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COLLISON, WILLIAM HENRY, Church of England missionary and clergyman; b. 12 Nov. 1847 in County Armagh (Northern Ireland), son of John J. Collison and Mary Emily Maxwell; m. 19 Aug. 1873 Marion M. Goodwin (d. 1919), and they had five sons and three daughters; d. 21 Jan. 1922 in Kincolith (Gingolx), B.C.
Educated at the Church of Ireland Training College in Dublin, William Henry Collison began his career as a schoolmaster in charge of an industrial school at Cork. In November 1872 he read of the Church Missionary Society’s need for recruits, and determined to apply. The following April he entered the Church Missionary College in Islington (London) for a brief period of training. The CMS decided that his qualifications made him a suitable assistant for William Duncan*, the lay missionary in charge of the North Pacific mission, centred at Metlakatla, B.C. The society, which had difficulty in placing ordained missionaries there, opted to send Collison out as a layman with a view to his later ordination, and gave him permission to marry before leaving. His wife, Marion Goodwin, was well prepared for the mission field: she was a deaconess and a trained nurse who had served in the Franco-German War and during a smallpox epidemic in Cork.
The Collisons arrived in Victoria on 25 Oct. 1873. They were met by Edward Cridge, the dean of Christ Church Cathedral, with whom they resided before leaving for Metlakatla in early November. Cridge was engaged in a bitter dispute with George Hills*, the bishop of British Columbia. By staying with Cridge and failing to present his credentials to Hills, Collison became embroiled in the factional politics of the diocese.
At Metlakatla, his first task was to learn the Tsimshian language. By the following summer he could conduct the greater part of church services without an interpreter. As well as preaching, his duties included visiting and teaching, and initially he was confident of success. However, the mission was in a state of tension. Duncan and Cridge, who shared a commitment to low-church evangelicalism, were friends, and consequently the Hills-Cridge dispute disordered relations between Duncan and Hills. Given Duncan’s increasing hostility to ecclesiastical authority, Collison’s ordination was put off. Earnest and not particularly anxious for promotion, he persevered in his missionary duties, while managing to retain Duncan’s confidence. He became interested in the Haida when a group from Masset, on the Queen Charlotte Islands, visited Fort Simpson (Lax Kw’alaams) in 1874 and 1875. During these visits he began to evangelize Chief Seegay, whose half-Tsimshian wife acted as translator. In June 1876 Collison was begged to minister to Seegay since he was dying of tuberculosis. Collison made the voyage to Masset, and on his return obtained permission to open a mission there. After the Collisons’ move in November, William expanded his knowledge of Haida, eventually translating portions of the Bible and the Book of Common Prayer and composing hymns in this language.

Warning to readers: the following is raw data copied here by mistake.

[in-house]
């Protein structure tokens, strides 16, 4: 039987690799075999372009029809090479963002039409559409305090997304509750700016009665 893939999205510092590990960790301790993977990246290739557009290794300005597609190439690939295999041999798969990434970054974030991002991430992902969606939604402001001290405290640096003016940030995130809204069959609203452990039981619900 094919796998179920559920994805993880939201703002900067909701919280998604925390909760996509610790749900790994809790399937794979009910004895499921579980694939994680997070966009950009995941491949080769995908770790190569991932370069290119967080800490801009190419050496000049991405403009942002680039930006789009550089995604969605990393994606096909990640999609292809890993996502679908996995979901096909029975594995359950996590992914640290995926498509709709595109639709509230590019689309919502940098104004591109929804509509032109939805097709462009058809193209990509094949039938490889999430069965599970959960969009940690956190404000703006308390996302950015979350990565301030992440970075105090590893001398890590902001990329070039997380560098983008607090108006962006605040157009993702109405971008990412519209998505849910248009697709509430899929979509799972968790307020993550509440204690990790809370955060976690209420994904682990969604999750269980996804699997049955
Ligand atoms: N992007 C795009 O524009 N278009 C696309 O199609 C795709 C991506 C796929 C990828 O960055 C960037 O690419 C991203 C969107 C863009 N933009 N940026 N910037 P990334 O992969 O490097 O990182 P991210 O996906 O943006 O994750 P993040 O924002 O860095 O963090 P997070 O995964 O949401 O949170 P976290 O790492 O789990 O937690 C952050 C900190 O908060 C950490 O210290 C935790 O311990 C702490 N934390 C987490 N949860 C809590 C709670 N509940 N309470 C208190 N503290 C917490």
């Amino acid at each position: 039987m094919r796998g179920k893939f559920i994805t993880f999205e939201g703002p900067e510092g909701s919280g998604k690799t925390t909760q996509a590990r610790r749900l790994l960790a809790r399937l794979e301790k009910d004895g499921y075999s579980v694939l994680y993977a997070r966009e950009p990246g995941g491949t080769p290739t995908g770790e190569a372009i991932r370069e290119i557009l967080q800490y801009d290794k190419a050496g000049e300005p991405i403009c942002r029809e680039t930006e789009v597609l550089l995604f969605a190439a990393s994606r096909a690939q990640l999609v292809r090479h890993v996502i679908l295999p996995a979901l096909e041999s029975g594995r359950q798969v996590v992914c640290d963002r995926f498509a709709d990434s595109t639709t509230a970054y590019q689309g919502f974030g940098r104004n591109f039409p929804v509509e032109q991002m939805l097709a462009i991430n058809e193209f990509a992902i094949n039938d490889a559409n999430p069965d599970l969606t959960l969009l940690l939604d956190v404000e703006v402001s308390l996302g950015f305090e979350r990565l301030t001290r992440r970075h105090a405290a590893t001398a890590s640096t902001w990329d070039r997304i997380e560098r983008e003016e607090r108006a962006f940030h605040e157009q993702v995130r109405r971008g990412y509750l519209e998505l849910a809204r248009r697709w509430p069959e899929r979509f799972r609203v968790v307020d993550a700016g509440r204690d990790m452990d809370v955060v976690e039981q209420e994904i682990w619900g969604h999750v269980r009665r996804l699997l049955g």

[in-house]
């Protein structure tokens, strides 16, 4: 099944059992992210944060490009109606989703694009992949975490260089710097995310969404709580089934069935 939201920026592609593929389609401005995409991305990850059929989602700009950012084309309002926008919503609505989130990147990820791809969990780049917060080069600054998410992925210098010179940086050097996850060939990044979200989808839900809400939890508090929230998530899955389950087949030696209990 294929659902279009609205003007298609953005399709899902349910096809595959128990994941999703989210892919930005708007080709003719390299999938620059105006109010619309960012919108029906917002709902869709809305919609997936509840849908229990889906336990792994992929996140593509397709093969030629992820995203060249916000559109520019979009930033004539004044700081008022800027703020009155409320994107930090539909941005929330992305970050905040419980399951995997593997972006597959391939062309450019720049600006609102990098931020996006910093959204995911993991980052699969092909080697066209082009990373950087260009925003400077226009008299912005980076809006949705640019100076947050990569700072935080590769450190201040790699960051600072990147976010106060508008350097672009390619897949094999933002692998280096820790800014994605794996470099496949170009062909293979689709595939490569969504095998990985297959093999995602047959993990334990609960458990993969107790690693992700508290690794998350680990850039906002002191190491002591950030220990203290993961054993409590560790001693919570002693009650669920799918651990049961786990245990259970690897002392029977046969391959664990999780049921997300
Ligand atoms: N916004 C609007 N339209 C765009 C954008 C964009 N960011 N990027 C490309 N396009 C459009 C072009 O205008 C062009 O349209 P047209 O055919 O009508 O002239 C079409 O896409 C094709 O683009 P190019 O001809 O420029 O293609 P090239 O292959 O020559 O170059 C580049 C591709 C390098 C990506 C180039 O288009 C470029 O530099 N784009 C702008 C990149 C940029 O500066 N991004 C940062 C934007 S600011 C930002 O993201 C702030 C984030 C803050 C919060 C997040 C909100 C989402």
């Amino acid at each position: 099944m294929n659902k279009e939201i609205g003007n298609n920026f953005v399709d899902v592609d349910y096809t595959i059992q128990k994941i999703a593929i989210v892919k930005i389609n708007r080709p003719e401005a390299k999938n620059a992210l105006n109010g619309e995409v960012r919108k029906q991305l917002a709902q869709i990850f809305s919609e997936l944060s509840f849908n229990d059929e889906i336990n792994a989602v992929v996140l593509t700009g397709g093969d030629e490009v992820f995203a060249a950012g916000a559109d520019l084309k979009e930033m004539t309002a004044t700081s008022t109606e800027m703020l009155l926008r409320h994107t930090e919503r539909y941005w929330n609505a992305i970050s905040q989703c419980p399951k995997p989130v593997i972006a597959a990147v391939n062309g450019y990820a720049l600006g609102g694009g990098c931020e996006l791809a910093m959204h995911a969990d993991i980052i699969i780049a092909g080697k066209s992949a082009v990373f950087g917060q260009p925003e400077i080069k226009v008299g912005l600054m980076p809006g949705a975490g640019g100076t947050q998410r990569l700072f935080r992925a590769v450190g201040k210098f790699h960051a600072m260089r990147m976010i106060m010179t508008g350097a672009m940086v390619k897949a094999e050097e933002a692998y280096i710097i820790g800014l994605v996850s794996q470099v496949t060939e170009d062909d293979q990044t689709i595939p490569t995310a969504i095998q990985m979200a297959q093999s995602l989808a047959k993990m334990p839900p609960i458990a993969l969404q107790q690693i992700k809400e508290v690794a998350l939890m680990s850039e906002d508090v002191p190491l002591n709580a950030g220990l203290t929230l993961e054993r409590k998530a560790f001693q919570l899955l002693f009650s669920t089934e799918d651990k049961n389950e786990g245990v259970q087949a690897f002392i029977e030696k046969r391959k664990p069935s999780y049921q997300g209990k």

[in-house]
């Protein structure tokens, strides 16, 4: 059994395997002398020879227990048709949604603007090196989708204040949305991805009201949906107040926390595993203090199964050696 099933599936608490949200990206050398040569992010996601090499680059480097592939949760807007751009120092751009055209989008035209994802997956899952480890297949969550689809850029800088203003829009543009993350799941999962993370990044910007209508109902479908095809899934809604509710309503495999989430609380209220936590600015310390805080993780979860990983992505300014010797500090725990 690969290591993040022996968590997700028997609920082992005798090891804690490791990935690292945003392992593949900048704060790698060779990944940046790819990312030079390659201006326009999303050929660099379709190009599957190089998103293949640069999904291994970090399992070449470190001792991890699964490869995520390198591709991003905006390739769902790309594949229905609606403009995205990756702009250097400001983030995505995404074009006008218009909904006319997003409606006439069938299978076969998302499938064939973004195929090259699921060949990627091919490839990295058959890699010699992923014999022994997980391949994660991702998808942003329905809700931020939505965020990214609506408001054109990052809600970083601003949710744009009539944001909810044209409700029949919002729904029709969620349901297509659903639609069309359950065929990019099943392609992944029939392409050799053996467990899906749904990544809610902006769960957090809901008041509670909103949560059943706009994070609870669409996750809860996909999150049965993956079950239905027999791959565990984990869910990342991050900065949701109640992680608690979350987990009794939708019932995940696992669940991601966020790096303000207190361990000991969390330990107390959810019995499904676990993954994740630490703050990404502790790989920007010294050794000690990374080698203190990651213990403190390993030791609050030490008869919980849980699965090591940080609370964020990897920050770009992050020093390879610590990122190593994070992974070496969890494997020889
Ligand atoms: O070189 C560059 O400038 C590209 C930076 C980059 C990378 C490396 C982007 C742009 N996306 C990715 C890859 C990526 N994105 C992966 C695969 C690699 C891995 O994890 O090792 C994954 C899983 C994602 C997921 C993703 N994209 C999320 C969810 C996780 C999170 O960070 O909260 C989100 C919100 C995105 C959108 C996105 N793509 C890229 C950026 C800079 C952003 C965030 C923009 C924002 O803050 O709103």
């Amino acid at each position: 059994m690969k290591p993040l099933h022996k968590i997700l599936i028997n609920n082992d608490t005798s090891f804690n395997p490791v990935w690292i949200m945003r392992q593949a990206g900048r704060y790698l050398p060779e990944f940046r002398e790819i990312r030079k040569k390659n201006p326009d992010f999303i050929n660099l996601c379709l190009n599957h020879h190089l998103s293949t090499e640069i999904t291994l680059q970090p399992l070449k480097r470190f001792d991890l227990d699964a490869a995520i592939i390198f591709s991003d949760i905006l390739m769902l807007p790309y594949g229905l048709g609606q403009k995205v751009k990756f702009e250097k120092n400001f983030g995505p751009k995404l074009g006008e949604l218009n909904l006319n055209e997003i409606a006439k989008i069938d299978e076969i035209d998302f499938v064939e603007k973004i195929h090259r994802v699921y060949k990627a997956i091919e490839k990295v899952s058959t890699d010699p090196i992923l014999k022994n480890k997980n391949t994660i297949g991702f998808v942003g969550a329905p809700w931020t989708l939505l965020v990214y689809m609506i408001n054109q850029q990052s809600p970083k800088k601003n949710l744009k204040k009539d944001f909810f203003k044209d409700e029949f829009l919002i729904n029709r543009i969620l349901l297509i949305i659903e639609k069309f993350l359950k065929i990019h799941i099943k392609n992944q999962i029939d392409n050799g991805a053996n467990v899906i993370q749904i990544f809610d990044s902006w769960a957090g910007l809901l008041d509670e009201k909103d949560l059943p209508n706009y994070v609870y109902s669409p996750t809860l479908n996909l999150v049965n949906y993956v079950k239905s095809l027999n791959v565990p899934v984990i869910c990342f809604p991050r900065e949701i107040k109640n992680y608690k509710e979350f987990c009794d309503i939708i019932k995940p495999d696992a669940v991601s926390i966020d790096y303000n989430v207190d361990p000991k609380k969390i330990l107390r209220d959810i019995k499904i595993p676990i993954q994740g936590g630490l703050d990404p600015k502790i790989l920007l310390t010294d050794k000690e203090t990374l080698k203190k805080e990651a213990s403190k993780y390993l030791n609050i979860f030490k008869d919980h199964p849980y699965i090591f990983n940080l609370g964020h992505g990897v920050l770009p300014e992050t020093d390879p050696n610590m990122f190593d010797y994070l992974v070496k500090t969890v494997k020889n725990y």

While the Collisons were at Masset, Duncan and Hills’s relationship deteriorated, and Hills asked the CMS to send Bishop William Carpenter Bompas* of Athabasca to intervene. He arrived at Metlakatla in November 1877 and spent the winter. The following March at Kincolith, a CMS mission among the Niska (Nisga’a) at the mouth of the Nass River, Collison was ordained deacon and priest by Bompas, who also negotiated a redistribution of duties, assigning Duncan the secular affairs of Metlakatla and Collison the “spiritual charge” of Metlakatla, Kincolith, and the Queen Charlottes. Reluctantly, Collison left the Haida mission in 1879 and returned to Metlakatla, where he soon encountered more conflict. William Ridley, who had arrived with the support of the CMS to take up duties as bishop of the newly formed diocese of Caledonia, had quickly run foul of Duncan, who prohibited Communion and confirmation and resisted translation work. From London the society wrote Collison letters of encouragement that acknowledged his difficult position, and urged him to maintain calm in the face of factionalism and sporadic violence. In 1882, after Ridley had formally removed Duncan from connection with the CMS, the situation became so tense that Collison was compelled to leave Metlakatla for a time. Collison asked to be sent to another mission, and in May 1884 he and his family moved to Kincolith. He learned more Niska, and soon translated the services of Morning and Evening prayer. Marion Collison’s role was equally significant. Like other missionary wives, she was responsible for teaching European domestic skills to the native women, and for modelling appropriate female behaviour. As a nurse, she helped avert a smallpox epidemic. Collison regarded her medical contributions as central to his work: “Her skill in ministering to the sick, and in dressing the wounds of those injured, tended in no small degree to bring them under the influence of the teaching of the Gospel of Salvation.”